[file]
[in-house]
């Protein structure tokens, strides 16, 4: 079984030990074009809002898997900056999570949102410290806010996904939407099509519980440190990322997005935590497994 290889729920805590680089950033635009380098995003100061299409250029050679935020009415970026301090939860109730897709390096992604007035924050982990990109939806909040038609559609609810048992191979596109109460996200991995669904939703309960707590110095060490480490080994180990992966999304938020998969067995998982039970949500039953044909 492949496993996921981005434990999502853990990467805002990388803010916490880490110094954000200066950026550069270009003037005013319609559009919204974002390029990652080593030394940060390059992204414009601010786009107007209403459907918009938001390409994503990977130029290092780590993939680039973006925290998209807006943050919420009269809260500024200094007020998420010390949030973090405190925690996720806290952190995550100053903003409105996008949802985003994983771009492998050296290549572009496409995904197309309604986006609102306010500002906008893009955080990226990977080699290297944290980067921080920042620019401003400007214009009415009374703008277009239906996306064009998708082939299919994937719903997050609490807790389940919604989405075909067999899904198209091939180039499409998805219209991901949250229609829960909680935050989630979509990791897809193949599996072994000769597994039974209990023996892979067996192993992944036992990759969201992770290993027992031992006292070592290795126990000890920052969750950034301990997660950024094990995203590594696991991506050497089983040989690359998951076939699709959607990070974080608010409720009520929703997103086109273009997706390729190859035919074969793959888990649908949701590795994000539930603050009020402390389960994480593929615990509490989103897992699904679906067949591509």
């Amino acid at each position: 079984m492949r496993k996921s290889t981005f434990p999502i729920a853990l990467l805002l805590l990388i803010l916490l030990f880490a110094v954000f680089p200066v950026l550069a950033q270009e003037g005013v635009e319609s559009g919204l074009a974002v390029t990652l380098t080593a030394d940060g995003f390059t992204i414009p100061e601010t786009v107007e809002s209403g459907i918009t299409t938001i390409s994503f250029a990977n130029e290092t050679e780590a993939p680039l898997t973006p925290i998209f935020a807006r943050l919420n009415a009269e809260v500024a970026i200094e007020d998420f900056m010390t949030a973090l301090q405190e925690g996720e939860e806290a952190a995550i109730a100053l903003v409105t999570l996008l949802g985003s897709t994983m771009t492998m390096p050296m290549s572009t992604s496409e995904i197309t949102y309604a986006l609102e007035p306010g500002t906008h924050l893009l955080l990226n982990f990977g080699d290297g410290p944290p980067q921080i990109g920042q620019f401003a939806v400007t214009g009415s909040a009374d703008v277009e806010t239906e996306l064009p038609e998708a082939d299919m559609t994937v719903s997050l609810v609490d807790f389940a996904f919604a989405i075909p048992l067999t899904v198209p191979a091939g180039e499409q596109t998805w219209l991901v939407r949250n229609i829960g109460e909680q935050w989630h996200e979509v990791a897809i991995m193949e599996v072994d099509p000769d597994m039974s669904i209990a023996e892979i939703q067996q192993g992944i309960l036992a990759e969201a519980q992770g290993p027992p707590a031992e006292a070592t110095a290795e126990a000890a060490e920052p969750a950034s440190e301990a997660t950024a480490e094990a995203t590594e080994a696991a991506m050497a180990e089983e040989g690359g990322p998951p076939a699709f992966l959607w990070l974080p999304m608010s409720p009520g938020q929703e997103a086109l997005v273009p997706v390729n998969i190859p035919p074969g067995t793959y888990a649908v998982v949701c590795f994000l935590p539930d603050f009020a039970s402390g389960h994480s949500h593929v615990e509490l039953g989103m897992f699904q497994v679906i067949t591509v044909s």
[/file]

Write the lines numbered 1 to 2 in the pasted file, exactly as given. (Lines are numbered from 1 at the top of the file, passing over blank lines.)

[in-house]
């Protein structure tokens, strides 16, 4: 079984030990074009809002898997900056999570949102410290806010996904939407099509519980440190990322997005935590497994 290889729920805590680089950033635009380098995003100061299409250029050679935020009415970026301090939860109730897709390096992604007035924050982990990109939806909040038609559609609810048992191979596109109460996200991995669904939703309960707590110095060490480490080994180990992966999304938020998969067995998982039970949500039953044909 492949496993996921981005434990999502853990990467805002990388803010916490880490110094954000200066950026550069270009003037005013319609559009919204974002390029990652080593030394940060390059992204414009601010786009107007209403459907918009938001390409994503990977130029290092780590993939680039973006925290998209807006943050919420009269809260500024200094007020998420010390949030973090405190925690996720806290952190995550100053903003409105996008949802985003994983771009492998050296290549572009496409995904197309309604986006609102306010500002906008893009955080990226990977080699290297944290980067921080920042620019401003400007214009009415009374703008277009239906996306064009998708082939299919994937719903997050609490807790389940919604989405075909067999899904198209091939180039499409998805219209991901949250229609829960909680935050989630979509990791897809193949599996072994000769597994039974209990023996892979067996192993992944036992990759969201992770290993027992031992006292070592290795126990000890920052969750950034301990997660950024094990995203590594696991991506050497089983040989690359998951076939699709959607990070974080608010409720009520929703997103086109273009997706390729190859035919074969793959888990649908949701590795994000539930603050009020402390389960994480593929615990509490989103897992699904679906067949591509």